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Colorado Mountain College encourages middle-schoolers to dream big
CMC President and mascot visited BMS as a stop on their “College is for Me” tour
Fifth graders at Basalt Middle School answered questions like “What do you want to be when you grow up?” that Colorado Mountain College President Carrie Besnette Hauser asked when she visited the school April 5. Courtesy photo/Phil Dunn

If you ask a fifth-grade student what kind of career they’d like while they’re staring up at a person dressed in an eagle costume, chances are pretty good one of the answers will be “Mascot!”

Swoop, the dynamic Colorado Mountain College mascot, took center stage recently at Basalt Middle School to encourage students to dream big and consider college and post-secondary education as a viable option after high school.

Accompanying the colorful winged attraction was CMC President Carrie Besnette Hauser, who holds a doctorate in higher education and who has been visiting middle schools from Basalt to Frisco to drive home the message that “College is for Me.” 

“Fifth grade is a great time for students to realize that they hold the key to their own future success,” Hauser says. “If they dream of a particular career, they can start making plans on how to prepare themselves now. The first step is to make a goal, which is why I ask them what they want to do.”

According to CMC, which has three residential campuses and eight community campuses across the region, by the year 2020, three-fourths of all jobs in Colorado will require some form of post-secondary education.

Colorado Mountain College President Carrie Besnette Hauser and the college’s popular mascot, Swoop, visited with fifth graders at Basalt Middle School as part of their “College Is for Me” tour. The pair is visiting fifth-grade classes throughout the college’s footprint to encourage students to finish high school, set goals for their future and learn how college and post-secondary training can make those plans a reality. Courtesy photo/Phil Dunn
Current projections, however, note that only one in four local high school graduates will complete an associate or bachelor’s degree within six years.

To meet future workforce needs, 90 percent of students graduating from high school will need to complete a college degree or certificate, so CMC developed the “College is for Me” initiative to start motivating younger generations to do well in school, graduate high school and see post-secondary education as not only affordable but as a critical pathway to attaining the career and life they want.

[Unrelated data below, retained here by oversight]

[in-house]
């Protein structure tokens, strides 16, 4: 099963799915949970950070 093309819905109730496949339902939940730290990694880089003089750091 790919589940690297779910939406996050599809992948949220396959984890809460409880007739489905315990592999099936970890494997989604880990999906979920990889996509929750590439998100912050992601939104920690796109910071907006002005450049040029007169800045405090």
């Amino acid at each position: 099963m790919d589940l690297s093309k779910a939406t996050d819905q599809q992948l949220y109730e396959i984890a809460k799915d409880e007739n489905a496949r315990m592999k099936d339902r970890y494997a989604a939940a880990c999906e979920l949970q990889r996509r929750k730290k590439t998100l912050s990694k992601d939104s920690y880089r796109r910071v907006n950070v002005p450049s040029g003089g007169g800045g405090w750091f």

As Hauser explained to her audience, over a lifetime, college graduates earn one million dollars more than those who have only a high school degree.

Hauser and Swoop concluded their presentation by handing out baby swoop keychains and “golden tickets,” which entitle students and their families to visit the Spring Valley campus for a tour.

Long after Swoop and Hauser leave the stage, the work at BMS of encouraging students to consider post-secondary education continues. Fifth graders will now make poster boards that outline their college goals. Students in later grades take a College in Colorado interest profiler to explore possible career options, and Crew advisory classes regularly reinforce the topic with goal-setting conversations and guest speakers.

Local organization Youthentity provides a career exploration program to sixth graders, while pre-collegiate classes prepare first-generation students to head to college starting in seventh grade.

Eighth graders tour the CMC Spring Valley campus each spring for a hands-on introduction to residential college life.  

BMS School Counselor Marlon Funez feels that building awareness now gives students more options for the future. 

“The middle school years are about exploring what’s out there,” he says. “I want to make sure that post-secondary options are in their mind as a way to pursue their dream. The more students are encouraged to start thinking and planning now, the more likely they are to choose that path down the road.